Thrive by IU Health

November 18, 2021

Breathing. It is all in a days work.

IU Health Arnett Hospital

Breathing. It is all in a days work.

Breathing. It’s something you don’t think about until you have trouble breathing. And when that happens, you want specially trained medical professionals to help you feel better and breathe easier. That’s where respiratory therapists come in.

Respiratory therapists (RT) care for patients who have trouble breathing due to asthma, emphysema, bronchitis, pneumonia, cardiac failure, sleep disorders or other illnesses and emergencies. They care for patients of all ages including premature infants with underdeveloped lungs and elderly patients with diseased lungs.

Over the last 21 months, respiratory therapists added COVID-19 to their list of illnesses they treat. COVID-19, a contagious, respiratory illness, is caused by severe acute respiratory syndrome coronavirus 2 that spreads through fine droplets through the air.

Monica Brown

“Most people think respiratory therapists spend their day giving breathing treatments, but that is only part of what we do. You can find a respiratory therapist in just about every part of the hospital. RT’s respond to all traumas in the emergency department. We are present for all conscious sedations and cardioversions. We assess patients that are having trouble breathing and set up BiPAP/CPAP or other high flow devices. We draw and interpret arterial blood gases. Assist doctors with intubations, set up and manage the ventilators. Assist doctors during bronchoscopies. Assist with all C-sections/high-risk deliveries and manage any high flow O2 devices in the NICU,” explained Monica Brown, a respiratory therapist at IU Health Arnett Hospital.

A typical day in the life of an RT includes:

  • Diagnosing lung and breathing disorders and recommending treatment methods.
  • Interviewing patients and doing chest physical exams to determine what kind of therapy is best.
  • Consulting with physicians to recommend a change in therapy, based on evaluation of the patient.
  • Analyzing breath, tissue and blood specimens to determine levels of oxygen and other gases.
  • Managing ventilators and artificial airway devices for patients who can’t breathe normally on their own.
  • Responding to emergency situations and urgent calls for care.
  • Educating patients and families about lung disease so they can maximize their quality of life.

A day filled with caring for COVID-19 patients on top of their usual array of patients creates a challenging environment. Patients may come to the emergency room because they are having trouble breathing. The patient then may be sent to a floor for inpatient care. If their illness worsens, they may go to the progressive care unit or intensive care unit. The respiratory therapist follows each patient on their journey. When you multiple it by several patients with similar issues, it becomes a lot to handle.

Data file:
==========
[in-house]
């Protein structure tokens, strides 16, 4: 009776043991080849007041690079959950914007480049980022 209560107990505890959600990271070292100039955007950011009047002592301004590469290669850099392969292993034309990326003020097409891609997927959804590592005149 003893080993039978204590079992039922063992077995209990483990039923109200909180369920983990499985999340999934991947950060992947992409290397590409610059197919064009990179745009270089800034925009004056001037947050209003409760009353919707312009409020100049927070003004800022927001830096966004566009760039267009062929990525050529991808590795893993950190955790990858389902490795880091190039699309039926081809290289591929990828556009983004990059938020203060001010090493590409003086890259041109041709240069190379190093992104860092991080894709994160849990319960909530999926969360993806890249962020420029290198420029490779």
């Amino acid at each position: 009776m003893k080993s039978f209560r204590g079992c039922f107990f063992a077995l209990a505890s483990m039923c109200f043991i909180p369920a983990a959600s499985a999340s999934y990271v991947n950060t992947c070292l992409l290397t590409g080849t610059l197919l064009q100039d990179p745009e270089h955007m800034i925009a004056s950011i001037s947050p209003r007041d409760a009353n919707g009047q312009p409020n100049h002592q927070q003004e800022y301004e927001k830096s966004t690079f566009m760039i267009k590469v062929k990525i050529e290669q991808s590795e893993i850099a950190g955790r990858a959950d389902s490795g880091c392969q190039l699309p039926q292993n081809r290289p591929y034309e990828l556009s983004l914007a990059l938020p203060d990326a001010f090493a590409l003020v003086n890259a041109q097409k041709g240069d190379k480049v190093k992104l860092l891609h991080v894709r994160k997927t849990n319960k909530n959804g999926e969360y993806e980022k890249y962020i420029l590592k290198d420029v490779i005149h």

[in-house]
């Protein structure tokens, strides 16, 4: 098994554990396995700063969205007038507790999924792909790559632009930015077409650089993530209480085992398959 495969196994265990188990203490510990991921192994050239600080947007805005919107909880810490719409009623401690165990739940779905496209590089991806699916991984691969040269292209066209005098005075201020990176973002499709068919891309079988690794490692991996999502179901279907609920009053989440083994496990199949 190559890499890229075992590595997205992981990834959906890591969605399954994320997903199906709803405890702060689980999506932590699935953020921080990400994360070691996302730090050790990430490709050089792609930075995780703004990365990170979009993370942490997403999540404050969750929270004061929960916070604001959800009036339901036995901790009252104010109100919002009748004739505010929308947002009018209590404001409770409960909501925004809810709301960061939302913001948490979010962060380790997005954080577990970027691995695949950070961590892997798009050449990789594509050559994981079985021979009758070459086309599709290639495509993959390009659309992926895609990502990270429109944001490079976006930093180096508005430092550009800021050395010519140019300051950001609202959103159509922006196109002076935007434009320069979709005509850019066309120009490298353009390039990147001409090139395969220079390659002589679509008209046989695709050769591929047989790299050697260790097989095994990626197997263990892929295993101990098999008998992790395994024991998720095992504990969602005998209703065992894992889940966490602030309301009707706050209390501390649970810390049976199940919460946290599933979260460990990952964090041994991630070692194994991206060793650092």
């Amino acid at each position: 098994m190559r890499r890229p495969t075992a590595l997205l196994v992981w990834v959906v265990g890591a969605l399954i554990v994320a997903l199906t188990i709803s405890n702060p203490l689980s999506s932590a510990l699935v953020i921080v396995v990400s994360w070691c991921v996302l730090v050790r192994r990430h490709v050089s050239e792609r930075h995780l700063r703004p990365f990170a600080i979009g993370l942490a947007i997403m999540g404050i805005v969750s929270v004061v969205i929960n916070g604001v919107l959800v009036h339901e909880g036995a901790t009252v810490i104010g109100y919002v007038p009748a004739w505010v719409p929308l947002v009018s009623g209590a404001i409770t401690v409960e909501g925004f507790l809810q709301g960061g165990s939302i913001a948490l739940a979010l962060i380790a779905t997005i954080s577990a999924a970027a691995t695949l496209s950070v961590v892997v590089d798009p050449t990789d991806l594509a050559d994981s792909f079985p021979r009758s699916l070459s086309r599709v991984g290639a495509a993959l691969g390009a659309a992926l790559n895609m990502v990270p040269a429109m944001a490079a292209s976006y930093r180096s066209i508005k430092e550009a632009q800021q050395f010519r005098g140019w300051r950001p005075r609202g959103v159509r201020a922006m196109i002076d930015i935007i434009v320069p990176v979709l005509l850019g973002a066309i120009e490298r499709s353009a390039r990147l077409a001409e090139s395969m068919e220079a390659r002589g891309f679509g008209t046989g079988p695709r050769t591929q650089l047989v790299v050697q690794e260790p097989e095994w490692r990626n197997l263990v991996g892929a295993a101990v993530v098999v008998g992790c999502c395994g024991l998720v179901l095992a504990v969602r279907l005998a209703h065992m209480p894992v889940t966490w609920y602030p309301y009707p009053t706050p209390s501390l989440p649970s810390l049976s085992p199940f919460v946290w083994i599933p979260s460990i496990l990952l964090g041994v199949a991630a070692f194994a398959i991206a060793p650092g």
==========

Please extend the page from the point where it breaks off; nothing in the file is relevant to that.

“We tend to get really close to our patients as we see them throughout all the stages of their illness,” shared Brown. “It can be lonely for them due to some of the visitor restrictions we have in place, especially early in the pandemic. We get to know them; we get to know their families. We get to know their likes and dislikes and the things that are important to them in their life. When our patients don’t make it, it really takes a toll on us.”

Respiratory therapists have been in high demand with the pandemic. Extra-long hours and extra shifts have become the norm. The stress and strain are wearing on the team.

This pandemic is still not over and neither is the struggle felt by our respiratory therapists.

Parting thoughts from Brown, ‘Just take care of one another. We owe it to each other to do that. Be compassionate and be considerate. Wash your hands, use hand sanitizer. If you’re sick, and need to go out, wear a mask. Get vaccinated. That’s it. You’re not the only person on this planet and we need all of us to make the world go around.”

Related Services

Emphysema

With this common disease, the lung’s air sacs become damaged, making it difficult to breathe and maintain needed oxygen.

Asthma

Narrowed airways causing coughing, wheezing and difficulty breathing, triggered by irritants like smoke, allergens or exercise.